1 ANNEX 2 - COMMENTS AND RESPONSE TO COMMENTS ON CLH PROPSAL ON DIANTIMONY TRIOXIDE COMMENTS AND RESPONSE TO COMMENTS ON CLH: PROPOSAL AND JUSTIFICATION Substance name: Diantimony trioxide CAS number: EC number: General comments Date 26/02/2009 Carsten DIETSCHE Germany/ Halle University Research Centre For The Environment Dear Sir or Madam, so now I have questions concerning Articles: 1) Are [parts contain Diantimony Trioxide] labels needed in the future? My question refers to automotive interior trims, dashboards or car seats, if applicable. These comments are questions regarding required information and labelling of articles containing diantimony trioxide. Please, see the provisions in the substance directive (67/548) and the CLP and REACH regulations. These comments and questions do not relate to aspects of the CLH proposal being considered RAC. The submitter might consider contacting his/her national REACH helpdesk for advice. 2) For these articles, Safety Data Sheets are not applicable. How can workers or consumers be informed about (possibly) latent dangers and (if applicable) personal protective equipment? By reference in the Owner's Manual? 3) What info needs to be communicated to car dismantlers and recyclers then? Thank you in advance. 02/04/2009 Karine Van de Velde Belgium /International The International Antimony Association (i2a) supports the We thank i2a for the support. It is noted that the International Antimony Association agrees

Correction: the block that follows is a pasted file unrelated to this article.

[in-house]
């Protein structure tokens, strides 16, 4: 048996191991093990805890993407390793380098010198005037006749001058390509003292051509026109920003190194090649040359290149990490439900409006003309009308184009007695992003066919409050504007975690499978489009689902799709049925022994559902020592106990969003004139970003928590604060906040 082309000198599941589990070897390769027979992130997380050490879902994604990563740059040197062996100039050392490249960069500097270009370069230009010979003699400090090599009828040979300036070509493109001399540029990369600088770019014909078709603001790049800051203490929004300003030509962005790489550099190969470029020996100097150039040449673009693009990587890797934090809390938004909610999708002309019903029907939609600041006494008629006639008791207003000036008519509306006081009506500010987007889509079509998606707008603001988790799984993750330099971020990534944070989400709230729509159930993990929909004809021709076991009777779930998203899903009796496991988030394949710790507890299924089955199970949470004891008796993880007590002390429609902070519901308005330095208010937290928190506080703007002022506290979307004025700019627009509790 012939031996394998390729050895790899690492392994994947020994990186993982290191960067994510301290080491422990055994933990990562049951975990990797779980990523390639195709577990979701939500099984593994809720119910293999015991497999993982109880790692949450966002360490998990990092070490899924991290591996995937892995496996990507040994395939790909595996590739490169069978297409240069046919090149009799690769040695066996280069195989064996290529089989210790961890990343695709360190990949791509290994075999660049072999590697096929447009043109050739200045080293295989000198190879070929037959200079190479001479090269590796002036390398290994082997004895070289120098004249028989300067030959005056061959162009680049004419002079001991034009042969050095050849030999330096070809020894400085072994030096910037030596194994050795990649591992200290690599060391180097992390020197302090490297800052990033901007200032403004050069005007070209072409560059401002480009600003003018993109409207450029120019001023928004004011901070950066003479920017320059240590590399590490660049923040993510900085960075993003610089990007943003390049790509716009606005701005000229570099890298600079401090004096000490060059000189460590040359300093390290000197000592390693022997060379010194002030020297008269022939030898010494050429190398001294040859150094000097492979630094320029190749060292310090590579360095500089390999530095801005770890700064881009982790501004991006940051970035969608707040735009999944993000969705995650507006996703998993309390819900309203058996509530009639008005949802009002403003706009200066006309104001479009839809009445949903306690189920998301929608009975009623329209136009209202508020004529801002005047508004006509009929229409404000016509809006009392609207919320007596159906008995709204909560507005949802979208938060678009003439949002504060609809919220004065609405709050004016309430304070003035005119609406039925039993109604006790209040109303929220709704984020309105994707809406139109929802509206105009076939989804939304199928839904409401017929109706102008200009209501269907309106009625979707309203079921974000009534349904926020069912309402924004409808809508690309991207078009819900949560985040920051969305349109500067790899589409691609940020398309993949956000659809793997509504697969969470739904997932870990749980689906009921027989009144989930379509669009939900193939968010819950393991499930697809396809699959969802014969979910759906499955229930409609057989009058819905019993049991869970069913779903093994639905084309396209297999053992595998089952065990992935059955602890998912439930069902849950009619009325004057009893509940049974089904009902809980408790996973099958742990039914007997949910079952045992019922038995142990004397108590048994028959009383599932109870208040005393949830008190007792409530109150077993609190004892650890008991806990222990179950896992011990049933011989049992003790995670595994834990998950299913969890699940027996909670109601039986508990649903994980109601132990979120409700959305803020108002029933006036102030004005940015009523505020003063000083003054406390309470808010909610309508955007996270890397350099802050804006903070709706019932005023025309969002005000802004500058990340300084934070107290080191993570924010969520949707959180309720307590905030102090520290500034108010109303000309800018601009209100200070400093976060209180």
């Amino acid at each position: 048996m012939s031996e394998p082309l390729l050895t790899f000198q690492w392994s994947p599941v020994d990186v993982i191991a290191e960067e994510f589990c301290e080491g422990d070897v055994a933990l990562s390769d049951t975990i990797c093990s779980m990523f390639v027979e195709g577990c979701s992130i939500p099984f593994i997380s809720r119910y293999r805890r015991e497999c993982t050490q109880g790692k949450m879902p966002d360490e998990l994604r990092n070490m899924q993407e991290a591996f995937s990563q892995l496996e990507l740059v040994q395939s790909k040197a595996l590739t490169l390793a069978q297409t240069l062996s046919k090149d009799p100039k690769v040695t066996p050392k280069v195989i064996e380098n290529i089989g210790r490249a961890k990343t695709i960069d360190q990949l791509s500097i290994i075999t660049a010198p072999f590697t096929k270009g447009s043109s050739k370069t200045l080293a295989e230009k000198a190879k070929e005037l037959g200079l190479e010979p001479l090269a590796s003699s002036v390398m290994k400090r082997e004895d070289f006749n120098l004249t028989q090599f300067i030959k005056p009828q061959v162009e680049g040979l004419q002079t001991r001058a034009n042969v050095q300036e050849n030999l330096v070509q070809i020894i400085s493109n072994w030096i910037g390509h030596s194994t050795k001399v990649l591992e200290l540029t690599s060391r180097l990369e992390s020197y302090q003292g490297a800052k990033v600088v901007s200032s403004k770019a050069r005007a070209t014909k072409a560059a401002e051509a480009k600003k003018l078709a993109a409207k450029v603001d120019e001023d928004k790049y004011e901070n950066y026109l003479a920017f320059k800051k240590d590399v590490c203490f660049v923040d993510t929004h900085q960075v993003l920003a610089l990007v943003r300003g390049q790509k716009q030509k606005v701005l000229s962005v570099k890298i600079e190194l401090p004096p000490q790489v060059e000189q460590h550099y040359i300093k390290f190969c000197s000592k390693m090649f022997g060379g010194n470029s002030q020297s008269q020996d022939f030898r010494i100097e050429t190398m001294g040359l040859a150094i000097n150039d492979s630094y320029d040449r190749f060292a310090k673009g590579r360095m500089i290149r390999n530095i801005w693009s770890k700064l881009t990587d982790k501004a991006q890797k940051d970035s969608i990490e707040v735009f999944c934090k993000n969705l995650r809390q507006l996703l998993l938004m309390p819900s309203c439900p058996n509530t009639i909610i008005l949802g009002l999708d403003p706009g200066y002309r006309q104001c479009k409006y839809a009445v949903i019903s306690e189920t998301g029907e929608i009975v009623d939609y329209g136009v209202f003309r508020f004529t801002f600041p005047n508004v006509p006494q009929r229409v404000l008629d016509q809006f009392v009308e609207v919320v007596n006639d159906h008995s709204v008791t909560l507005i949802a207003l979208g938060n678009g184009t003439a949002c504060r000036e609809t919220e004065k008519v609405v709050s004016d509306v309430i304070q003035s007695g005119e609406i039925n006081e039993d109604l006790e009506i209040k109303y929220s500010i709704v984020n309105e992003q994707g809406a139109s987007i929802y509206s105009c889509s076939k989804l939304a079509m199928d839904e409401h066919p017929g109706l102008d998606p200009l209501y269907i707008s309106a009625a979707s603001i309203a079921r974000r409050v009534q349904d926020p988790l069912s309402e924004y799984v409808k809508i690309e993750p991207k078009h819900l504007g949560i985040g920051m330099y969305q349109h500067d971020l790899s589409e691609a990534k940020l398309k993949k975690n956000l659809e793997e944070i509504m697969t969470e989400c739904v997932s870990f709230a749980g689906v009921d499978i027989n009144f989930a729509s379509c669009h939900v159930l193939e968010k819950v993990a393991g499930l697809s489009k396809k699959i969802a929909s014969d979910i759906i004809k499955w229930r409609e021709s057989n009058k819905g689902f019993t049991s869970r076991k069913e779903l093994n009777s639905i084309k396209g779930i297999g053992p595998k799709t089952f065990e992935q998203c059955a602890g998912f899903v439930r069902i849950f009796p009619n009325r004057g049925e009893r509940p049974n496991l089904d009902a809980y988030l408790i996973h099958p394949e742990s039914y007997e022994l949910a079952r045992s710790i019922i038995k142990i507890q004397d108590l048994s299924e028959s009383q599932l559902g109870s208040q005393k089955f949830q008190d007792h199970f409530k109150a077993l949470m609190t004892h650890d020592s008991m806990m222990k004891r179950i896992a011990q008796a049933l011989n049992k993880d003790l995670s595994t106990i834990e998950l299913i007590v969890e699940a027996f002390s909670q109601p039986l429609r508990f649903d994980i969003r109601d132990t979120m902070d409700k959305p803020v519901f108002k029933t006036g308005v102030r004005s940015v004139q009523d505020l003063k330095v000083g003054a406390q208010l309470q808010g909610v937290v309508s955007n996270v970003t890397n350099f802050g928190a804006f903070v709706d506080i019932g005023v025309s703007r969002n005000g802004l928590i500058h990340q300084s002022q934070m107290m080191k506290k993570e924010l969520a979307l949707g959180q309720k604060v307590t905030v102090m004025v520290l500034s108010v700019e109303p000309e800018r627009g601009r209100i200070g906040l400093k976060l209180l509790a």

2 Antimony Association vzw Classification & Labelling on skin irritation proposal from the Swedish Rapporteur Kemi, as it is completely in line with the outcome of the Risk Assessment Report of antimony trioxide under the Existing Substance Regulation 793/93 (see attached submission). The International Antimony Association (i2a) is a non-profit association whose mission is to conduct studies and to disseminate information concerning the safety and benefits of antimony compounds, way of giving access to data, sharing and providing information on the content of data, for the benefit of producers and importers of antimony compounds world-wide regarding environmental, health and safety regulations of these antimony compounds. i2a closely cooperated with the Swedish Rapporteur Keml on the EU Risk Assessment Report (RAR) of Diantimony Trioxide under Existing Substance Regulation 793/93. In this process Keml concluded that antimony trioxide has to be classified with Xi (irritant) and R38 (Irritating to skin) according to Directive 67/548/EEC and its amendments based on the following information: The only animal study which can be used for to classification with Xi: R38 on the basis of the historical human case reports. However, it is also noted (i) there is no further evidence from the workplace of the skin irritation potential of diantimony trioxide, and (ii) that the ESR review concluded this hazard is only applicable under conditions that evoke sweating.